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Think Outside the House

Creative Ways to Take Indoor Activities Outdoors

With all its challenges, 2020 also came with a few positive lessons learned. For one, many of us have a newfound appreciation for time spent outdoors. From dining to shopping to family gatherings, we’ve taken many traditionally indoor events out into the open air. And we are no worse for the wear. In fact, in some ways, we may be better off.

“Being outdoors improves your mood and mental focus,” says James Coupe, PsyD, psychologist in private practice and clinical director of St. John Vianney Center, a residential center in Downingtown, PA. “Participation in outdoor activities helps you feel energized and restored,” he says.

Not to mention the effects on awareness. “Mindfulness requires you to exercise awareness and acceptance, which demands psychic energy and attention,” Coupe says. “Being outside facilitates this experience because there are so few distractions,” he says. Instead of connecting to our devices, we find connections to the sound of water lapping on the shore, the warmth of sunlight on our faces, and the energy we feel when we breathe fresh air, all of which support mindfulness practice.

Being in nature also relieves stress. Studies show people who spend time outdoors have lower levels of the stress hormone cortisol than those who spend more time inside.

And outdoor activities help us socially distance, and therefore, continue to safely engage in things we might not have otherwise been able to do.

How much time should I spent outside to reap the benefits, you may wonder? Recent research published in Scientific Reports says at least two hours a week. Good timing; as the days get longer, they present even more opportunities for sun and fresh air.

With summer on the horizon, here are some creative ways to take traditionally indoor activities outside:

  • Work outside in a hammock. Take advantage of work-from-home hours and move your workspace into the fresh air. If you prefer to work at a desk, set up a mini-work station on a deck, driveway, or patio.
  • Create your own personal drive-in. Set up an outdoor projector and watch a movie under the stars. No problem if you don’t have a screen; hang an old white sheet on the side of your house or garage.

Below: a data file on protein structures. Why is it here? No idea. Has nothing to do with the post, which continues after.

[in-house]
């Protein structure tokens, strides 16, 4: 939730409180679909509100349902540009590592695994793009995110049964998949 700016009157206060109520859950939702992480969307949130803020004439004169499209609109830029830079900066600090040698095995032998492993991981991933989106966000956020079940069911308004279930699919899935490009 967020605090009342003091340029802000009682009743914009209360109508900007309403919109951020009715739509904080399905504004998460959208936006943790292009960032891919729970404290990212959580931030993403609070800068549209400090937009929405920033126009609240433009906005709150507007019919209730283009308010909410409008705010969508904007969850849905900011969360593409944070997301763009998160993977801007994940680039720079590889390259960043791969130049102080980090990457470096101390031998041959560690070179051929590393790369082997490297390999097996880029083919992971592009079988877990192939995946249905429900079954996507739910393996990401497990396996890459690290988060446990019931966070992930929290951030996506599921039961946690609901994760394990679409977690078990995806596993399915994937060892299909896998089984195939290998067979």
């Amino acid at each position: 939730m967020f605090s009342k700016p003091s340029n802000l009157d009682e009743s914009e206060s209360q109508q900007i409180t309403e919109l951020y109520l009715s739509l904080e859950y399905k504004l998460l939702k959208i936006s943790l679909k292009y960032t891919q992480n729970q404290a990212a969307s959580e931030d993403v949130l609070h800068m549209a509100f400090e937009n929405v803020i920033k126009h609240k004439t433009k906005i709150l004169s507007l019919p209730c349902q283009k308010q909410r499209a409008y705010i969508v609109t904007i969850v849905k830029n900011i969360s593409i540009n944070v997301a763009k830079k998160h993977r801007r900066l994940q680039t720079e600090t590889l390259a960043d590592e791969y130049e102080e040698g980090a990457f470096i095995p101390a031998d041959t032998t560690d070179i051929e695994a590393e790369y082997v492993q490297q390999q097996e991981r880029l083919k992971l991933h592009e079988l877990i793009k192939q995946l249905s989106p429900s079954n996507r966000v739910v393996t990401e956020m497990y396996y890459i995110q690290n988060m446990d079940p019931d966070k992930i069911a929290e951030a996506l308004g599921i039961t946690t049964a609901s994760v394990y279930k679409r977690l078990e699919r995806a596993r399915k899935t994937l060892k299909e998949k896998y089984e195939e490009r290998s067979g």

• Do yoga in your yard. Take mindfulness practices like yoga, meditation or tai chi up a notch by practicing them in natural surroundings. Head to a beach, park, or lakeside. You can get even closer to nature by doing these activities on a paddleboard, floating on a river or bay.
  • Have a picnic, any meal of the day. You may think of lunch when you hear the word picnic, but there’s no reason you can’t enjoy breakfast and dinner outdoors, too. You can picnic as formally or informally as you’d like. Set up a candlelight bistro table and enjoy a romantic gourmet meal, or eat breakfast sandwiches barefoot on a blanket.
  • Rub a dub dub (or shower). Nothing beats an outdoor shower on a warm summer day. Provided you have a setup that offers sufficient privacy, energize yourself by taking your shower in the fresh air.
  • Work out al fresco. There are lots of physical and mental benefits of exercising outdoors. Depending on your workout style, find a boot camp, jog through a local park with a friend, or go swimming in a lake. Want to stick close to home? Take your strength training routine into your driveway and ask a few workout buddies to join.
  • Read a book on a blanket in the grass. Soak in the sun and get some immune-boosting vitamin D.
  • Sleep under the stars. Set up a tent and sleep outside in the backyard. Take a laptop with you and enjoy a movie night.
  • Adopt a new outdoor hobby. Use the motivation to spend more hours outside to plant an herb garden, paint landscapes, or take some natural photographs.
  • Set up an outdoor game. Play badminton, kickball, or croquet, or set up a card table and play your favorite board game outside by a fire.
  • Get together with friends in a park or nature preserve. You’ll enjoy a combination of the beautiful surroundings and good company.

As humans, we are designed to be outdoors. Our brains are wired to respond to all the smells, sights, and wonders you experience outside. And because it forces you to slow down and unplug, nature offers the perfect backdrop for mindfulness. As you engage in more outdoor endeavors this summer, soak in all that you smell, hear, and see. When you boogie board in the ocean, notice the sound of the waves and the smell of the salty air. On a walk through the woods, make it a point to appreciate every animal, flower, and bird. Outdoor living is good for more than social distancing and benefits us, body and soul.

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